Following the report by the Consumer Product Safety Commission’s (CPSC) Chronic Hazard Advisory Panel (CHAP) on Phthalates on the 18 July, the American Chemistry Council (ACC) expressed its concerns about the unfollowed steps by CPSC to ensure the integrity of the independent review process.

No rulemaking should commence without public comment

WASHINGTON (July 19, 2014) – The American Chemistry Council expressed serious concerns today about the report released by the Consumer Product Safety Commission’s (CPSC) Chronic Hazard Advisory Panel (CHAP) on Phthalates. Instead of being subject to an open, public comment period in accordance with guidelines set forth by the Office of Management and Budget (OMB), the CHAP report was only subjected to a closed-door peer review. The report should not be used as the basis for a Proposed Rule until after the CPSC seeks and considers public comments on the report.

“The CPSC’s flawed process is setting an alarming precedent that has broad and serious implications across multiple agencies,” said ACC President and CEO Cal Dooley. “The CPSC should not use the CHAP Report on Phthalates as a basis for regulatory actions or agency reviews until the Commission seeks public comment on the CHAP report.”

CPSC did not follow several steps outlined in OMB guidelines that are needed to ensure the integrity of the independent review process, including:

  • The peer review process was not managed by an entity that was independent of the group that oversaw the CHAP
  • The CPSC did not make a draft report available for public comment
  • The CPSC did not hold a public meeting where public comments could have been presented to the peer reviewers; and
  • Absent public input, the peer reviewers had no opportunity to consider and respond to public comments.

OMB guidelines for the peer review of “highly influential scientific assessments” were established to enhance the peer review of government science documents and to improve the quality and credibility of information upon which policy decisions are based.

“A federal regulation that will have a significant impact on the commercial marketplace should not rely on unproven, novel and newly-formulated scientific approaches unless they have been appropriately peer reviewed. This is the first time a federal agency has tried to examine, characterize and quantify the combined adverse effects on human health or ecologic resources from multiple chemical stressors. Since this will affect the approach of other federal agencies, any recommendations from the CHAP should be subject to the highest level of public scrutiny, including broad scientific review, before they are used as a basis for CPSC rulemaking,” said Dooley.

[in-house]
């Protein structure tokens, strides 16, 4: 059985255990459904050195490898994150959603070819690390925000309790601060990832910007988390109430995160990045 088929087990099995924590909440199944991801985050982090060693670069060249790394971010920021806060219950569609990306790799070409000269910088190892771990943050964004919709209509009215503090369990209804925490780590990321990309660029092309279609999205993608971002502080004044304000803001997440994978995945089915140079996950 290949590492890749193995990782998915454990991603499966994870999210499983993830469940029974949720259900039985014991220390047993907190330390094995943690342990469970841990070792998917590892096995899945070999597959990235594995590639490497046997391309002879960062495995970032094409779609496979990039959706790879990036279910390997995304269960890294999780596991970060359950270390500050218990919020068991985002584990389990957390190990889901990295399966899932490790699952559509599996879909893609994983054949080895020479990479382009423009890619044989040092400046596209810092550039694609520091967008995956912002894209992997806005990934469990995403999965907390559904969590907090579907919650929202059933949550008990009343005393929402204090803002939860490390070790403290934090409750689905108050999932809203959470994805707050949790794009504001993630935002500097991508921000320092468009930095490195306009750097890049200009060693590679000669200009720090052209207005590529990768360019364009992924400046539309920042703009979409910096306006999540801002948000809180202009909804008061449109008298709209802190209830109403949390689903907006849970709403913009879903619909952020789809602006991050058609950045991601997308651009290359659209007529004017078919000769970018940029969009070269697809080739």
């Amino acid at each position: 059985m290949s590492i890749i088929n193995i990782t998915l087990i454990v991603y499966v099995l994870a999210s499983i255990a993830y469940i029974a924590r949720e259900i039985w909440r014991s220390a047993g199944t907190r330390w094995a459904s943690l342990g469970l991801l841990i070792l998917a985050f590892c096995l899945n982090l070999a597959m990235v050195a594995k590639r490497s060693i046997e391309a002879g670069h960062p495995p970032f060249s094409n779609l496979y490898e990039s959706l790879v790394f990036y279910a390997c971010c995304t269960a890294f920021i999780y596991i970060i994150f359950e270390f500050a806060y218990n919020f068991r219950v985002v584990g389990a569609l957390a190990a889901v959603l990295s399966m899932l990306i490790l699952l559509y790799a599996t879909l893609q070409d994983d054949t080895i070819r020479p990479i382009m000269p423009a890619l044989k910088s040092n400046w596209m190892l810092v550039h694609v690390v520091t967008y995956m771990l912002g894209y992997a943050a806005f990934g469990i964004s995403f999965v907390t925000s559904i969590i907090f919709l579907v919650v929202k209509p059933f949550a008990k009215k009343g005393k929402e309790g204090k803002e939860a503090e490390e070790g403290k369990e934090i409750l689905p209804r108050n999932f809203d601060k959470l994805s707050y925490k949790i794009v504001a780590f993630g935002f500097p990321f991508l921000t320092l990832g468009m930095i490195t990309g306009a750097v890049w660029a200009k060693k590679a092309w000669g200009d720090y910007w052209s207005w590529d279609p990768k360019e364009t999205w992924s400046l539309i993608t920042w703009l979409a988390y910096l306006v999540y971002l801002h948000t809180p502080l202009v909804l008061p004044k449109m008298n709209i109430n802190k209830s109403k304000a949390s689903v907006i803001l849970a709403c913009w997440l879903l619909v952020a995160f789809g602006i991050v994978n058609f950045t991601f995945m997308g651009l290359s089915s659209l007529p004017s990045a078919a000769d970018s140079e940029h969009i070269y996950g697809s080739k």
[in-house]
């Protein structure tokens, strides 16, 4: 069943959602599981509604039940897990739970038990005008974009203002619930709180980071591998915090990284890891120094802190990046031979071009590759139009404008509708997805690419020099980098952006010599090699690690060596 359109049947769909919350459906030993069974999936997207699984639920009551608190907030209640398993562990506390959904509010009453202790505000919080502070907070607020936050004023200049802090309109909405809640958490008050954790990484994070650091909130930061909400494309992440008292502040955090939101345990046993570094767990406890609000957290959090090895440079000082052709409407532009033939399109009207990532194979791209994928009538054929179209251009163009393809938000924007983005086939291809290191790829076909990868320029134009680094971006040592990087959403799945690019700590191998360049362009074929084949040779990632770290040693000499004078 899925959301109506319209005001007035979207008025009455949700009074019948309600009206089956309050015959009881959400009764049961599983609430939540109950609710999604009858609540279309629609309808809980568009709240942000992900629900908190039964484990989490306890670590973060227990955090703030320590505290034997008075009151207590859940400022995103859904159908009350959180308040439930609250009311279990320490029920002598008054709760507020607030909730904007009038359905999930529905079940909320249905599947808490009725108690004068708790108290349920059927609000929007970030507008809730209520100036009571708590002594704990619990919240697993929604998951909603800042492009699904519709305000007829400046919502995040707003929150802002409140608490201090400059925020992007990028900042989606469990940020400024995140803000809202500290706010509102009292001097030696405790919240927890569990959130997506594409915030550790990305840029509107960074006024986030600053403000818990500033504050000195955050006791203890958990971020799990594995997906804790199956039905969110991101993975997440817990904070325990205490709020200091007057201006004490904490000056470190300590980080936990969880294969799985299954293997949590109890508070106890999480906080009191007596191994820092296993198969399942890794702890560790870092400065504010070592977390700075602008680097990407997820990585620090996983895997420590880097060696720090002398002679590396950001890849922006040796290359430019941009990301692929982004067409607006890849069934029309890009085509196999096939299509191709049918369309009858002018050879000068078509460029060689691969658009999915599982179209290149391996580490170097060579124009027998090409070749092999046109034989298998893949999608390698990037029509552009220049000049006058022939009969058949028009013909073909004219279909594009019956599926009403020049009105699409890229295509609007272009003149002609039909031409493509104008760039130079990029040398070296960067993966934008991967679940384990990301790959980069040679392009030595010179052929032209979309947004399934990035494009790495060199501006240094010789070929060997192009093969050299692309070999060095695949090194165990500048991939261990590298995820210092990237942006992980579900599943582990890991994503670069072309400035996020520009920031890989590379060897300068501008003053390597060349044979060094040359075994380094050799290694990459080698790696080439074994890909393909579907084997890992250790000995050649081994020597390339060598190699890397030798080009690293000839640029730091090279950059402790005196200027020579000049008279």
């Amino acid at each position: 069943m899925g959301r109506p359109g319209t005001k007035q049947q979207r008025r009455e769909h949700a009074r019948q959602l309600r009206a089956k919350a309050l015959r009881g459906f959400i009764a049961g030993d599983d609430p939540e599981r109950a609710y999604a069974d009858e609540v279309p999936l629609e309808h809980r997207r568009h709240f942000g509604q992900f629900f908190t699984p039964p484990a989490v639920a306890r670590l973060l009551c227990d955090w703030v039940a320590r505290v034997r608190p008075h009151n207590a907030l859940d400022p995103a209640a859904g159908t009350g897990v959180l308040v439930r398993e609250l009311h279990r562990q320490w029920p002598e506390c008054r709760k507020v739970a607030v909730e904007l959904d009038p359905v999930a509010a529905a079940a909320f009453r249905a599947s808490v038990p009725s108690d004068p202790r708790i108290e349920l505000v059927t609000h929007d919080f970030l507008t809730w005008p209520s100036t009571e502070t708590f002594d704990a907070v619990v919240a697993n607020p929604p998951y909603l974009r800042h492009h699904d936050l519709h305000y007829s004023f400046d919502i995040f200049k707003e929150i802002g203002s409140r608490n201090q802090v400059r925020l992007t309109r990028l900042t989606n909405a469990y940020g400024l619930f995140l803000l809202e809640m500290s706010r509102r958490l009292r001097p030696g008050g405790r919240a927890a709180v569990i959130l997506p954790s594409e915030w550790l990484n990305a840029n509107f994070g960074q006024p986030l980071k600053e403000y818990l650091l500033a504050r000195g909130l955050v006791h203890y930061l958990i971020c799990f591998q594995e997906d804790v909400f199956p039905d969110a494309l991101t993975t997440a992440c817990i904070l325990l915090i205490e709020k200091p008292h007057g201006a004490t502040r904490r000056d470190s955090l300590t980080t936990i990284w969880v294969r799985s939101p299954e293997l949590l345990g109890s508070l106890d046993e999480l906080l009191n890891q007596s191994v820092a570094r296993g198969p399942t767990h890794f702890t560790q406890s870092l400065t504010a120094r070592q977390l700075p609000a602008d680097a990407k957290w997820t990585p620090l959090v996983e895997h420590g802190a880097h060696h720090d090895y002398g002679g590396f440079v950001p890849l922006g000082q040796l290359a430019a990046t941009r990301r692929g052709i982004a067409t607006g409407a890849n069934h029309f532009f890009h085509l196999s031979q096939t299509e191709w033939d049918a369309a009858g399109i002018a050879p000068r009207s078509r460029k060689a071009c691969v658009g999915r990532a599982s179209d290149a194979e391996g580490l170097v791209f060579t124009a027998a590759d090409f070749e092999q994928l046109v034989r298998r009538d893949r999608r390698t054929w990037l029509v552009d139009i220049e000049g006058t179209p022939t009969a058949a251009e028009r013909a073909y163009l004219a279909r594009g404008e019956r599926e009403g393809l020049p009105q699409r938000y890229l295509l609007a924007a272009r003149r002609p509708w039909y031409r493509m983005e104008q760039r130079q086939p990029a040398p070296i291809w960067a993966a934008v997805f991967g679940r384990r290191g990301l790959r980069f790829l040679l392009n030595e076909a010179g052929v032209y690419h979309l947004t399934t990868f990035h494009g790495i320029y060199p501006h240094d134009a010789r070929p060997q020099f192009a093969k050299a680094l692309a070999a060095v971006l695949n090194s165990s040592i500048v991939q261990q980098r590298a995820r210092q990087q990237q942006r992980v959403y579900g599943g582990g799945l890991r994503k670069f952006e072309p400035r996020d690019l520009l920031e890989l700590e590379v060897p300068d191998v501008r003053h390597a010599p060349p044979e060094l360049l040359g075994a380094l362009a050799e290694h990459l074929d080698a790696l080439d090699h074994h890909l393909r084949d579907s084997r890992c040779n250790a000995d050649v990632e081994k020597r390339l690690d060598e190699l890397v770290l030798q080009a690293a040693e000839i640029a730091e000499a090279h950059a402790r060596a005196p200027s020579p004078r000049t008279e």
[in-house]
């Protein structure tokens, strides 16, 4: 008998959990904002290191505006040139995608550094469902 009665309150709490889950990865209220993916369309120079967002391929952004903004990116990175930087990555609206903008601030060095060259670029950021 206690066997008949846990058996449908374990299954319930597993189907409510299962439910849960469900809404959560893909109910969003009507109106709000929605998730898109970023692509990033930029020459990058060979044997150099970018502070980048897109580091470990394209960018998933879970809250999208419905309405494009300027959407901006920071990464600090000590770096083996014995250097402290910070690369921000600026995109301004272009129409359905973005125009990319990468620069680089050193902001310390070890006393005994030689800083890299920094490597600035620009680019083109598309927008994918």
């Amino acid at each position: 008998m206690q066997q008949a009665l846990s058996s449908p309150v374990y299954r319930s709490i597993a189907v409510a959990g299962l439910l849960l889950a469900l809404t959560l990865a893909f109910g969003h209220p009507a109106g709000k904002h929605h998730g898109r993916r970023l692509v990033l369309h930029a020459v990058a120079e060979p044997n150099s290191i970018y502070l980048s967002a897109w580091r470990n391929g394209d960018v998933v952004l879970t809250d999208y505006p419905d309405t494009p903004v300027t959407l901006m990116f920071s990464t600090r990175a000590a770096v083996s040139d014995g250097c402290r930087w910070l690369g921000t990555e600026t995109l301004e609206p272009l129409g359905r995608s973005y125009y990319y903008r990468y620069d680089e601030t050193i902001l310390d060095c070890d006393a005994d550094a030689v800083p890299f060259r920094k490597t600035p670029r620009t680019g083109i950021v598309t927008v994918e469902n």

According to data collected by the U.S. Centers for Disease Control and Prevention, exposure to high phthalates, such as DINP and DIDP, in the general population is 100 to 1,000 times lower than the levels established as safe by government regulatory bodies.

Phthalates have been safely used in products for more than 50 years to enhance durability, flexibility and performance. Phthalates are primarily used to make polyvinyl chloride (PVC or vinyl) flexible and are used in hundreds of products in our homes, hospitals, cars and businesses.

Phthalates are some of the most tested substances in commerce and the scientific data about their safety has been thoroughly reviewed by multiple government agencies in the United States, Europe and Australia, including the CPSC. Regulatory reviews affirming the safety of high phthalates include:

  • In 2001, CPSC conducted a CHAP on the phthalate DINP affirming its safety in consumer products. In 2002, 2003 and 2007, the CPSC reaffirmed the safety of DINP in consumer products. And, in 2003, the European Union (EU) risk assessment reports on both DINP and DIDP concluded that current uses in applications such as PVC and polymers are not expected to pose a risk to human health or the environment, including sensitive populations/children.
  • In 2012, the National Industrial Chemicals Notification and Assessment Scheme (NICNAS) of the Australian Government Department of Health and Ageing finalized the Priority Existing Chemical Assessment Report (PEC No. 35) on DINP finding that current exposures to DINP do not indicate a health concern for children, even at the highest exposure levels considered.
  • In 2014, the European Commission aligned with the main conclusions presented in August 2013 by the European Chemicals Agency (ECHA), including that “no further risk management measures are needed to reduce the exposure” of adults and children to DINP and DIDP.